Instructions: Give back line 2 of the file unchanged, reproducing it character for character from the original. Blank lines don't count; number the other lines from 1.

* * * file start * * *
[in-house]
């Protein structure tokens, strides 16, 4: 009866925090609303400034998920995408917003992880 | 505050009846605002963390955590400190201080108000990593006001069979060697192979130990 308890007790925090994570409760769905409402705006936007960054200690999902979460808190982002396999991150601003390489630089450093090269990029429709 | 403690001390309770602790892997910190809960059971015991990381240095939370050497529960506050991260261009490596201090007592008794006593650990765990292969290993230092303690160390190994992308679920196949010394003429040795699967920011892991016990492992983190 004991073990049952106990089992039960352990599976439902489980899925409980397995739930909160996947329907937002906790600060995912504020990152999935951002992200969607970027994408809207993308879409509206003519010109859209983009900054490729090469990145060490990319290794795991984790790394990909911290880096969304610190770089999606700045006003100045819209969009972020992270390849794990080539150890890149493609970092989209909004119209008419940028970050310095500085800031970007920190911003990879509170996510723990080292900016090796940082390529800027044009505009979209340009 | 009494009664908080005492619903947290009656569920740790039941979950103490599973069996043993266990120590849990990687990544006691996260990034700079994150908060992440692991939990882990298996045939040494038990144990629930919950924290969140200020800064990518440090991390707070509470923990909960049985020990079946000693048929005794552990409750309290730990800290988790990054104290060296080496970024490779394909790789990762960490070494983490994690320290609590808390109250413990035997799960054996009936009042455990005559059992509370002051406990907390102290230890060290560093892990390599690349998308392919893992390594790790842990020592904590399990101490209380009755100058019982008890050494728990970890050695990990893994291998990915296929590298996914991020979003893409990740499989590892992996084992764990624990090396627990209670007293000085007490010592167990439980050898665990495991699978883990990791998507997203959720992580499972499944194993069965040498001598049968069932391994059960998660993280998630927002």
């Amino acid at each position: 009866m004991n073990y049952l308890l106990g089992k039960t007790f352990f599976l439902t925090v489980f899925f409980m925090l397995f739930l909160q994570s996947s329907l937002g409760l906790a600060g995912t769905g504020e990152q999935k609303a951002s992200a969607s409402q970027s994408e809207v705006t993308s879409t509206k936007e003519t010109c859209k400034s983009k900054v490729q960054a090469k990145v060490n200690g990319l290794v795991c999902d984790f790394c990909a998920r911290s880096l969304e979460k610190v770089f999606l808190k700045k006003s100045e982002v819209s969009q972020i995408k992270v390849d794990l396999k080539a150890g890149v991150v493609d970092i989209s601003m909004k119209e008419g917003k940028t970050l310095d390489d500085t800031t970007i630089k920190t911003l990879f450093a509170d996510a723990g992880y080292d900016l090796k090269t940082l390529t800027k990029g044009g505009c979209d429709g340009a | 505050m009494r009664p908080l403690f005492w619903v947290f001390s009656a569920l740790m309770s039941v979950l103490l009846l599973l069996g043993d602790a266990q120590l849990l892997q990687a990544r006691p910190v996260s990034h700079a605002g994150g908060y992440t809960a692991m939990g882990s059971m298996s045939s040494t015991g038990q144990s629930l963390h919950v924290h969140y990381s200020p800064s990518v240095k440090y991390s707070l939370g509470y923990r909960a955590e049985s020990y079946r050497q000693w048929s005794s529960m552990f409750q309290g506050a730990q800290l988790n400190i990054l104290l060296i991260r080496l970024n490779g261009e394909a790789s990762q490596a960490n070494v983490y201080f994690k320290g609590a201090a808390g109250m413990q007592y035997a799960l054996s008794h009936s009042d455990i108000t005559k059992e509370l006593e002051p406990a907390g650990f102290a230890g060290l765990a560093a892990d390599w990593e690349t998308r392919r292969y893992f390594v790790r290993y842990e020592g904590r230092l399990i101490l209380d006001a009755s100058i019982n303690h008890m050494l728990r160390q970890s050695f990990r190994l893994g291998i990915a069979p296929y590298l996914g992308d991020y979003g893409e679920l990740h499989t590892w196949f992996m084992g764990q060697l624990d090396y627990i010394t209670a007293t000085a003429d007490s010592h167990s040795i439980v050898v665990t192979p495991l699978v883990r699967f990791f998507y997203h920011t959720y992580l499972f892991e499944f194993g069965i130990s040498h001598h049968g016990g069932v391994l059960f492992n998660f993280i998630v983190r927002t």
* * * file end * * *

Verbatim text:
């Protein structure tokens, strides 16, 4: 009866925090609303400034998920995408917003992880 | 505050009846605002963390955590400190201080108000990593006001069979060697192979130990 308890007790925090994570409760769905409402705006936007960054200690999902979460808190982002396999991150601003390489630089450093090269990029429709 | 403690001390309770602790892997910190809960059971015991990381240095939370050497529960506050991260261009490596201090007592008794006593650990765990292969290993230092303690160390190994992308679920196949010394003429040795699967920011892991016990492992983190 004991073990049952106990089992039960352990599976439902489980899925409980397995739930909160996947329907937002906790600060995912504020990152999935951002992200969607970027994408809207993308879409509206003519010109859209983009900054490729090469990145060490990319290794795991984790790394990909911290880096969304610190770089999606700045006003100045819209969009972020992270390849794990080539150890890149493609970092989209909004119209008419940028970050310095500085800031970007920190911003990879509170996510723990080292900016090796940082390529800027044009505009979209340009 | 009494009664908080005492619903947290009656569920740790039941979950103490599973069996043993266990120590849990990687990544006691996260990034700079994150908060992440692991939990882990298996045939040494038990144990629930919950924290969140200020800064990518440090991390707070509470923990909960049985020990079946000693048929005794552990409750309290730990800290988790990054104290060296080496970024490779394909790789990762960490070494983490994690320290609590808390109250413990035997799960054996009936009042455990005559059992509370002051406990907390102290230890060290560093892990390599690349998308392919893992390594790790842990020592904590399990101490209380009755100058019982008890050494728990970890050695990990893994291998990915296929590298996914991020979003893409990740499989590892992996084992764990624990090396627990209670007293000085007490010592167990439980050898665990495991699978883990990791998507997203959720992580499972499944194993069965040498001598049968069932391994059960998660993280998630927002």